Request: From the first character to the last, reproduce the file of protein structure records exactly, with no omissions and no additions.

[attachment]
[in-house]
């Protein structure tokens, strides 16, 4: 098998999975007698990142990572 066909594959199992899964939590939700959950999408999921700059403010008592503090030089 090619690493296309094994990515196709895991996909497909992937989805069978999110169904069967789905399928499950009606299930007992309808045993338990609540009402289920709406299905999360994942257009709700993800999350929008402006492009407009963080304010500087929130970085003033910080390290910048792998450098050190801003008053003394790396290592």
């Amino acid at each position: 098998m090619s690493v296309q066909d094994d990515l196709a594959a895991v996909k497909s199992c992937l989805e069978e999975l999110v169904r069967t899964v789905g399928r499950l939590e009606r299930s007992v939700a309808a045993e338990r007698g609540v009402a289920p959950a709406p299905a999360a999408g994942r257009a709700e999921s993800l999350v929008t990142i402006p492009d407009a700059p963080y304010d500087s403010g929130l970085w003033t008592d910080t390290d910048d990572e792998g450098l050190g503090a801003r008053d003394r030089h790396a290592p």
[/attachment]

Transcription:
[in-house]
């Protein structure tokens, strides 16, 4: 098998999975007698990142990572 066909594959199992899964939590939700959950999408999921700059403010008592503090030089 090619690493296309094994990515196709895991996909497909992937989805069978999110169904069967789905399928499950009606299930007992309808045993338990609540009402289920709406299905999360994942257009709700993800999350929008402006492009407009963080304010500087929130970085003033910080390290910048792998450098050190801003008053003394790396290592």
């Amino acid at each position: 098998m090619s690493v296309q066909d094994d990515l196709a594959a895991v996909k497909s199992c992937l989805e069978e999975l999110v169904r069967t899964v789905g399928r499950l939590e009606r299930s007992v939700a309808a045993e338990r007698g609540v009402a289920p959950a709406p299905a999360a999408g994942r257009a709700e999921s993800l999350v929008t990142i402006p492009d407009a700059p963080y304010d500087s403010g929130l970085w003033t008592d910080t390290d910048d990572e792998g450098l050190g503090a801003r008053d003394r030089h790396a290592p």